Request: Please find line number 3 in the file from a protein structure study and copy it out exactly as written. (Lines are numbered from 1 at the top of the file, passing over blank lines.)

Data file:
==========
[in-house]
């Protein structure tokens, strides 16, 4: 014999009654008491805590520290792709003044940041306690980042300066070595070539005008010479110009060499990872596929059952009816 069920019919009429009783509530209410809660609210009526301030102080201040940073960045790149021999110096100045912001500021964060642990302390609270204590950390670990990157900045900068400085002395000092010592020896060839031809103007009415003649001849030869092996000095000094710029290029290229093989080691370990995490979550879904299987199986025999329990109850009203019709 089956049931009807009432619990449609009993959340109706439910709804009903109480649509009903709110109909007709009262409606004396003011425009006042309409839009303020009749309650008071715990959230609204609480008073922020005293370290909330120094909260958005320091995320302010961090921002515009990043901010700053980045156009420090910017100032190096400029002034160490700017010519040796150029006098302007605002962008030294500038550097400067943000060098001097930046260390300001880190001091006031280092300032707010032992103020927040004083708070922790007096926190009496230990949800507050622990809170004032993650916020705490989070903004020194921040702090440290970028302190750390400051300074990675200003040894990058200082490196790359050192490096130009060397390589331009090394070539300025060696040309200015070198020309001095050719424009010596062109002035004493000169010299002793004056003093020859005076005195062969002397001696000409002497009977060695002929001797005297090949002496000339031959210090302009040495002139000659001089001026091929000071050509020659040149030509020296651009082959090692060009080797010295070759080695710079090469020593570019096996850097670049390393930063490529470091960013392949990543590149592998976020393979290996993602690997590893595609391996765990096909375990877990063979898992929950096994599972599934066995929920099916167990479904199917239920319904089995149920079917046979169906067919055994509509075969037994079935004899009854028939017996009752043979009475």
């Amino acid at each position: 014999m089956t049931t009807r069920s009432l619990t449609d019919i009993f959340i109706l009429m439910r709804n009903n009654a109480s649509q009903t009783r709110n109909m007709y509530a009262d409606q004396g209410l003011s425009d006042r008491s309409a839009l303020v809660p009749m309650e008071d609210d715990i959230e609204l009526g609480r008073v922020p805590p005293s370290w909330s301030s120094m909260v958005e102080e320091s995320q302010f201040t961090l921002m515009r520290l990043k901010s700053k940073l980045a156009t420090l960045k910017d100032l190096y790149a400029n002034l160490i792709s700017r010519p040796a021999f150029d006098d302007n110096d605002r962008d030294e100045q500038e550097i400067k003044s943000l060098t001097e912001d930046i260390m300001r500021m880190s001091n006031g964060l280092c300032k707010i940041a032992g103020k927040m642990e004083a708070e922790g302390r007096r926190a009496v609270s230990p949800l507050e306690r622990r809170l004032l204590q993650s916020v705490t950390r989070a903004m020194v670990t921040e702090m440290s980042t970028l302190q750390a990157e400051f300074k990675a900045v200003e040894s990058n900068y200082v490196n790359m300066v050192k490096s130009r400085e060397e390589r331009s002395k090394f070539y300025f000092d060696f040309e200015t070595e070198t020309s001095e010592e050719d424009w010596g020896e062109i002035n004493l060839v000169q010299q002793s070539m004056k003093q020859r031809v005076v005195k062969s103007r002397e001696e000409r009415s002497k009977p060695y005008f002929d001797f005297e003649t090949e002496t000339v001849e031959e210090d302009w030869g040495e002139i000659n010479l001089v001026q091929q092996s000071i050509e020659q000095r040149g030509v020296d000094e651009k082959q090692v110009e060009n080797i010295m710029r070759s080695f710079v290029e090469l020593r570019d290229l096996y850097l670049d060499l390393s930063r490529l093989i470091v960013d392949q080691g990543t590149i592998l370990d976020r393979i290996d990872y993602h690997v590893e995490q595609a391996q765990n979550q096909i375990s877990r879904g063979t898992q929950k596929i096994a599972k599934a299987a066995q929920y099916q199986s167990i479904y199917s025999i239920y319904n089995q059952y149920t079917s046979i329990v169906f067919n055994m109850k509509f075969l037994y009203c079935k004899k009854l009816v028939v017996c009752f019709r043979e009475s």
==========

């Amino acid at each position: 014999m089956t049931t009807r069920s009432l619990t449609d019919i009993f959340i109706l009429m439910r709804n009903n009654a109480s649509q009903t009783r709110n109909m007709y509530a009262d409606q004396g209410l003011s425009d006042r008491s309409a839009l303020v809660p009749m309650e008071d609210d715990i959230e609204l009526g609480r008073v922020p805590p005293s370290w909330s301030s120094m909260v958005e102080e320091s995320q302010f201040t961090l921002m515009r520290l990043k901010s700053k940073l980045a156009t420090l960045k910017d100032l190096y790149a400029n002034l160490i792709s700017r010519p040796a021999f150029d006098d302007n110096d605002r962008d030294e100045q500038e550097i400067k003044s943000l060098t001097e912001d930046i260390m300001r500021m880190s001091n006031g964060l280092c300032k707010i940041a032992g103020k927040m642990e004083a708070e922790g302390r007096r926190a009496v609270s230990p949800l507050e306690r622990r809170l004032l204590q993650s916020v705490t950390r989070a903004m020194v670990t921040e702090m440290s980042t970028l302190q750390a990157e400051f300074k990675a900045v200003e040894s990058n900068y200082v490196n790359m300066v050192k490096s130009r400085e060397e390589r331009s002395k090394f070539y300025f000092d060696f040309e200015t070595e070198t020309s001095e010592e050719d424009w010596g020896e062109i002035n004493l060839v000169q010299q002793s070539m004056k003093q020859r031809v005076v005195k062969s103007r002397e001696e000409r009415s002497k009977p060695y005008f002929d001797f005297e003649t090949e002496t000339v001849e031959e210090d302009w030869g040495e002139i000659n010479l001089v001026q091929q092996s000071i050509e020659q000095r040149g030509v020296d000094e651009k082959q090692v110009e060009n080797i010295m710029r070759s080695f710079v290029e090469l020593r570019d290229l096996y850097l670049d060499l390393s930063r490529l093989i470091v960013d392949q080691g990543t590149i592998l370990d976020r393979i290996d990872y993602h690997v590893e995490q595609a391996q765990n979550q096909i375990s877990r879904g063979t898992q929950k596929i096994a599972k599934a299987a066995q929920y099916q199986s167990i479904y199917s025999i239920y319904n089995q059952y149920t079917s046979i329990v169906f067919n055994m109850k509509f075969l037994y009203c079935k004899k009854l009816v028939v017996c009752f019709r043979e009475s």